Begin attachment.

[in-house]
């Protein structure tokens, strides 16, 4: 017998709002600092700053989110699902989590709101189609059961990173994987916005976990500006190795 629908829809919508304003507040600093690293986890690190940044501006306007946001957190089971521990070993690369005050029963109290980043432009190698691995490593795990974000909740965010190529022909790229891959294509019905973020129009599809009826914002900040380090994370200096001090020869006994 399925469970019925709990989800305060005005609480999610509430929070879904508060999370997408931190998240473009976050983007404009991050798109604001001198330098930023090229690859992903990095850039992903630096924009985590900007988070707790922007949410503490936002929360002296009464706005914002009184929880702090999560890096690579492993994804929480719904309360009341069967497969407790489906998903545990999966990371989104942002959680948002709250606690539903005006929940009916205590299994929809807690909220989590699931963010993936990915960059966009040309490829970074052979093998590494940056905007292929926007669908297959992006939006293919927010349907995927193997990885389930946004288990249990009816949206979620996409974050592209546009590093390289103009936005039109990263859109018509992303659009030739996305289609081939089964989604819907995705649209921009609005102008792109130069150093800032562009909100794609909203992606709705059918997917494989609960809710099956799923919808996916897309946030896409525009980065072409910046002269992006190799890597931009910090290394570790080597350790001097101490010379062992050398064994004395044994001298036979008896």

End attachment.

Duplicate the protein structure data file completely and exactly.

[in-house]
């Protein structure tokens, strides 16, 4: 017998709002600092700053989110699902989590709101189609059961990173994987916005976990500006190795 629908829809919508304003507040600093690293986890690190940044501006306007946001957190089971521990070993690369005050029963109290980043432009190698691995490593795990974000909740965010190529022909790229891959294509019905973020129009599809009826914002900040380090994370200096001090020869006994 399925469970019925709990989800305060005005609480999610509430929070879904508060999370997408931190998240473009976050983007404009991050798109604001001198330098930023090229690859992903990095850039992903630096924009985590900007988070707790922007949410503490936002929360002296009464706005914002009184929880702090999560890096690579492993994804929480719904309360009341069967497969407790489906998903545990999966990371989104942002959680948002709250606690539903005006929940009916205590299994929809807690909220989590699931963010993936990915960059966009040309490829970074052979093998590494940056905007292929926007669908297959992006939006293919927010349907995927193997990885389930946004288990249990009816949206979620996409974050592209546009590093390289103009936005039109990263859109018509992303659009030739996305289609081939089964989604819907995705649209921009609005102008792109130069150093800032562009909100794609909203992606709705059918997917494989609960809710099956799923919808996916897309946030896409525009980065072409910046002269992006190799890597931009910090290394570790080597350790001097101490010379062992050398064994004395044994001298036979008896």